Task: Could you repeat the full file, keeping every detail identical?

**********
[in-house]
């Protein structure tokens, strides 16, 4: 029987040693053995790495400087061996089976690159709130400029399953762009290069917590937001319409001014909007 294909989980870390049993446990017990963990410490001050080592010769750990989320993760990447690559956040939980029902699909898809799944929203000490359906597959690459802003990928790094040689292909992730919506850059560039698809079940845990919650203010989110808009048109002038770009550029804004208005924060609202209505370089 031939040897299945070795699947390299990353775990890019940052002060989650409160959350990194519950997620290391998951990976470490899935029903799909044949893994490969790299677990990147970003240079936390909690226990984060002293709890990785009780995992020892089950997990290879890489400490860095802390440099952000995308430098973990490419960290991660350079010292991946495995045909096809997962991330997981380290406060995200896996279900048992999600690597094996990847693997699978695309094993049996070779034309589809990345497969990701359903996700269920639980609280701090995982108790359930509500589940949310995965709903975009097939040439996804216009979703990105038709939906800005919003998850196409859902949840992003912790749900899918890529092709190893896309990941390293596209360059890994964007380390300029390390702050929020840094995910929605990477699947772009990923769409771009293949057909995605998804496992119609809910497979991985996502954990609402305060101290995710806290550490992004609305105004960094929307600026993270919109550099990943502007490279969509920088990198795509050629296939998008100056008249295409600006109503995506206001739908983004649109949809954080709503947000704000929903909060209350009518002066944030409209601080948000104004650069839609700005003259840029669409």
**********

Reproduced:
[in-house]
């Protein structure tokens, strides 16, 4: 029987040693053995790495400087061996089976690159709130400029399953762009290069917590937001319409001014909007 294909989980870390049993446990017990963990410490001050080592010769750990989320993760990447690559956040939980029902699909898809799944929203000490359906597959690459802003990928790094040689292909992730919506850059560039698809079940845990919650203010989110808009048109002038770009550029804004208005924060609202209505370089 031939040897299945070795699947390299990353775990890019940052002060989650409160959350990194519950997620290391998951990976470490899935029903799909044949893994490969790299677990990147970003240079936390909690226990984060002293709890990785009780995992020892089950997990290879890489400490860095802390440099952000995308430098973990490419960290991660350079010292991946495995045909096809997962991330997981380290406060995200896996279900048992999600690597094996990847693997699978695309094993049996070779034309589809990345497969990701359903996700269920639980609280701090995982108790359930509500589940949310995965709903975009097939040439996804216009979703990105038709939906800005919003998850196409859902949840992003912790749900899918890529092709190893896309990941390293596209360059890994964007380390300029390390702050929020840094995910929605990477699947772009990923769409771009293949057909995605998804496992119609809910497979991985996502954990609402305060101290995710806290550490992004609305105004960094929307600026993270919109550099990943502007490279969509920088990198795509050629296939998008100056008249295409600006109503995506206001739908983004649109949809954080709503947000704000929903909060209350009518002066944030409209601080948000104004650069839609700005003259840029669409």